• Absurdism and Existentialism


    Definition -  Absurdism holds that the efforts of humanity to find meaning or rational explanation in the universe ultimately fail (and, hence, are absurd) because no such meaning exists, at least to human beings. The word absurd in this context does not mean "logically impossible," but rather "humanly impossible".[1]

    Tone - Absurdism implies a tragic tone and feelings of frustration that arise out of the contradiction between the human quest for the meaning of life and its inaccessibility.  Humorous or Irrational

    Themes - anxiety, boredom, freedom, will, subjectivity, awareness of death, risk, responsibility, and consciousness of existing. Perhaps the central issue that draws these thinkers together, however, is their emphasis upon the primacy of existence in philosophical questioning and the importance of responsibility.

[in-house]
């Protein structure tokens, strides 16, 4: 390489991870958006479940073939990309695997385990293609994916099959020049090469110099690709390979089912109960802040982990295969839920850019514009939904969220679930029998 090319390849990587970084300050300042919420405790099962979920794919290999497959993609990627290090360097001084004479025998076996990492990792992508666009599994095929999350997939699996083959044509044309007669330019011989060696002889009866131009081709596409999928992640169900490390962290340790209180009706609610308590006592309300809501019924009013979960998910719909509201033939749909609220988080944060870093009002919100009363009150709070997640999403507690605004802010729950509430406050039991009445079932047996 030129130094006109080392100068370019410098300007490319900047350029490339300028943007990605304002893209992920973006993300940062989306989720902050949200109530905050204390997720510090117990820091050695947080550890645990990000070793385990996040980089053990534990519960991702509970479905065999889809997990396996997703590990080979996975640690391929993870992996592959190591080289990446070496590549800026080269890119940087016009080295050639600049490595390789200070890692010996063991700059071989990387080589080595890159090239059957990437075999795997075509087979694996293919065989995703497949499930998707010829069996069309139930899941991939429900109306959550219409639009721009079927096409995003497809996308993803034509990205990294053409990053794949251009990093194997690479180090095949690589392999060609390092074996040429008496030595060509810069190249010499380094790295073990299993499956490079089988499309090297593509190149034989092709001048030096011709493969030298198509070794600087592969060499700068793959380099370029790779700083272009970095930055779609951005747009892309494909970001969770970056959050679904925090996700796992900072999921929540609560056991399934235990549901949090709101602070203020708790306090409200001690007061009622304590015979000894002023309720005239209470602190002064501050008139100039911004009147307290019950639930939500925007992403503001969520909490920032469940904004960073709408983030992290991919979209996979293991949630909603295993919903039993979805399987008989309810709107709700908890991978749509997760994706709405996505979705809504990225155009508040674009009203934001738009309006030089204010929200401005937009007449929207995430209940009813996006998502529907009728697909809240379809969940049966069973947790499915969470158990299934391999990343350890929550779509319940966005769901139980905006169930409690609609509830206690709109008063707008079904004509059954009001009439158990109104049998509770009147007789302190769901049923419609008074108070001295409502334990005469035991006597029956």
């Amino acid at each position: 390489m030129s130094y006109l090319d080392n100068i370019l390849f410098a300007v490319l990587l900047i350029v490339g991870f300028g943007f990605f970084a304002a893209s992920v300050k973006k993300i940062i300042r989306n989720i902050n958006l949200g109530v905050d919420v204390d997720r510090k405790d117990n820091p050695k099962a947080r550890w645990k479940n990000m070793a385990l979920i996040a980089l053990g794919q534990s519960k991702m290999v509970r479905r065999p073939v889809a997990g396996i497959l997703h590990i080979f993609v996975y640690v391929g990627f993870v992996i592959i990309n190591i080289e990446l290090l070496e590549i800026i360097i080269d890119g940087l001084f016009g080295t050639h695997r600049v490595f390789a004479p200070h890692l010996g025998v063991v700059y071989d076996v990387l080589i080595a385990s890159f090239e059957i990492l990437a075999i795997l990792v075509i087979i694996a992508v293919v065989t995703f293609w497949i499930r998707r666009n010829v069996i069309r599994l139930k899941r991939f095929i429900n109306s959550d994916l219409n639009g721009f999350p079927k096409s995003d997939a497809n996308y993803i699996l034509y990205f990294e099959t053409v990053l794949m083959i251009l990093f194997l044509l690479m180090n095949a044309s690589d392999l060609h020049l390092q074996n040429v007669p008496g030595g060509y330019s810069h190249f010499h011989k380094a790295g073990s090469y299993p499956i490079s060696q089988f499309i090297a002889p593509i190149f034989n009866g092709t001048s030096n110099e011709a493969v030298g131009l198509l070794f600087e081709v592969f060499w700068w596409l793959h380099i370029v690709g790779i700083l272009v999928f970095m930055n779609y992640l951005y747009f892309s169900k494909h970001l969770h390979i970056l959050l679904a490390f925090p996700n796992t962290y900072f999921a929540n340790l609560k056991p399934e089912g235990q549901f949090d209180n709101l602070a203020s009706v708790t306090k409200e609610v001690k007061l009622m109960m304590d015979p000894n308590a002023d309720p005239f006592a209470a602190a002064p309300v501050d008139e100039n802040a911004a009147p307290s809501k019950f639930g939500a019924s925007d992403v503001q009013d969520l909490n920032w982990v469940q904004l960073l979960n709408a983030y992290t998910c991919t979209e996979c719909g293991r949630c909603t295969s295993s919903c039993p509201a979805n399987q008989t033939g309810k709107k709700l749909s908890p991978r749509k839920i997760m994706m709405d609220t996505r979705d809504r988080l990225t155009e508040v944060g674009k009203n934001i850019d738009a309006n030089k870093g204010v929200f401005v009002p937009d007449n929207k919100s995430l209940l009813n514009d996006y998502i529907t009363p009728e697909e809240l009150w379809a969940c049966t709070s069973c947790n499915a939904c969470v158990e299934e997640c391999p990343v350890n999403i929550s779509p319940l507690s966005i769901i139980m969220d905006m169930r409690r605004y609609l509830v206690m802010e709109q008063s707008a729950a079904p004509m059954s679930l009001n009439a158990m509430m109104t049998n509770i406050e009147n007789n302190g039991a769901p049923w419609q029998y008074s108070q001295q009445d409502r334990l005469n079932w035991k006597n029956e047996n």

Absurdist fiction  - a genre of literature that focuses on the experiences of characters in a situation where they cannot find any inherent purpose in life, most often represented by ultimately meaningless actions and events. Common elements in absurdist fiction:  satire, dark humor, incongruity, the abasement of reason, and controversy regarding the philosophical condition of being "nothing."[1] Works of absurdist fiction often explore agnostic or nihilistic topics.   

    Hallmark of the genre is neither comedy nor nonsense, but rather, the study of human behavior under circumstances (whether realistic or fantastical) that appear to be purposeless and philosophically absurd.   Absurdist fiction posits little judgment about characters or their actions; that task is left to the reader. Also, the "moral" of the story is generally not explicit, and the themes or characters' realizations—if any —are often ambiguous in nature. Additionally, unlike many other forms of fiction, absurdist works will not necessarily have a traditional plot structure (i.e., rising action, climax, falling action, etc.).